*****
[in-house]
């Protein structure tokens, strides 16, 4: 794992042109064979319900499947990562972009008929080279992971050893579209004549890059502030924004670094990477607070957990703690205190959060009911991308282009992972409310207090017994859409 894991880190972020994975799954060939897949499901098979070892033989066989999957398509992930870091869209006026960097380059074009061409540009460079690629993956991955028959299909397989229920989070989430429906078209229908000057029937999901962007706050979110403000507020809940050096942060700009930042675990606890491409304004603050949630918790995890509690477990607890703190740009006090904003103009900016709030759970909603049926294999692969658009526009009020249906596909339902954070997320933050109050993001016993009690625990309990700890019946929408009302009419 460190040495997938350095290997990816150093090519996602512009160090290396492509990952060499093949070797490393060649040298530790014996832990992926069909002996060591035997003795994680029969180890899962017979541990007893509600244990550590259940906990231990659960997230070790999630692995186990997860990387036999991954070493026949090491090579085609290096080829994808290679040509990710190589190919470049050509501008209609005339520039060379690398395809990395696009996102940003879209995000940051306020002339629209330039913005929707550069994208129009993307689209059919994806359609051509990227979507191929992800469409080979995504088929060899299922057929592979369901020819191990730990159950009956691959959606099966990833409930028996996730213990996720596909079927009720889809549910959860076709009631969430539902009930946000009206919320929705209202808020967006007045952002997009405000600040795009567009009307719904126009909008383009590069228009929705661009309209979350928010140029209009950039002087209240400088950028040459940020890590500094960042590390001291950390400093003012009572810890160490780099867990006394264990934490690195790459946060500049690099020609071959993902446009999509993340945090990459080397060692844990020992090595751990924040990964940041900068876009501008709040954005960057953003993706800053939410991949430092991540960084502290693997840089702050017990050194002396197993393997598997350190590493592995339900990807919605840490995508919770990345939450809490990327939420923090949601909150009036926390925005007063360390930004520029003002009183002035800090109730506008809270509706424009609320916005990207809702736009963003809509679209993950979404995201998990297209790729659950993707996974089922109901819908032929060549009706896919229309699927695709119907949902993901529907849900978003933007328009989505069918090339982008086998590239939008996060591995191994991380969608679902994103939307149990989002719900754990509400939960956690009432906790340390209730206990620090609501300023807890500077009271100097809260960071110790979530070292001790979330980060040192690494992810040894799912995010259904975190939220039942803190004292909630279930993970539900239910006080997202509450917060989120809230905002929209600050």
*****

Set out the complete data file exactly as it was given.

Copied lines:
[in-house]
């Protein structure tokens, strides 16, 4: 794992042109064979319900499947990562972009008929080279992971050893579209004549890059502030924004670094990477607070957990703690205190959060009911991308282009992972409310207090017994859409 894991880190972020994975799954060939897949499901098979070892033989066989999957398509992930870091869209006026960097380059074009061409540009460079690629993956991955028959299909397989229920989070989430429906078209229908000057029937999901962007706050979110403000507020809940050096942060700009930042675990606890491409304004603050949630918790995890509690477990607890703190740009006090904003103009900016709030759970909603049926294999692969658009526009009020249906596909339902954070997320933050109050993001016993009690625990309990700890019946929408009302009419 460190040495997938350095290997990816150093090519996602512009160090290396492509990952060499093949070797490393060649040298530790014996832990992926069909002996060591035997003795994680029969180890899962017979541990007893509600244990550590259940906990231990659960997230070790999630692995186990997860990387036999991954070493026949090491090579085609290096080829994808290679040509990710190589190919470049050509501008209609005339520039060379690398395809990395696009996102940003879209995000940051306020002339629209330039913005929707550069994208129009993307689209059919994806359609051509990227979507191929992800469409080979995504088929060899299922057929592979369901020819191990730990159950009956691959959606099966990833409930028996996730213990996720596909079927009720889809549910959860076709009631969430539902009930946000009206919320929705209202808020967006007045952002997009405000600040795009567009009307719904126009909008383009590069228009929705661009309209979350928010140029209009950039002087209240400088950028040459940020890590500094960042590390001291950390400093003012009572810890160490780099867990006394264990934490690195790459946060500049690099020609071959993902446009999509993340945090990459080397060692844990020992090595751990924040990964940041900068876009501008709040954005960057953003993706800053939410991949430092991540960084502290693997840089702050017990050194002396197993393997598997350190590493592995339900990807919605840490995508919770990345939450809490990327939420923090949601909150009036926390925005007063360390930004520029003002009183002035800090109730506008809270509706424009609320916005990207809702736009963003809509679209993950979404995201998990297209790729659950993707996974089922109901819908032929060549009706896919229309699927695709119907949902993901529907849900978003933007328009989505069918090339982008086998590239939008996060591995191994991380969608679902994103939307149990989002719900754990509400939960956690009432906790340390209730206990620090609501300023807890500077009271100097809260960071110790979530070292001790979330980060040192690494992810040894799912995010259904975190939220039942803190004292909630279930993970539900239910006080997202509450917060989120809230905002929209600050």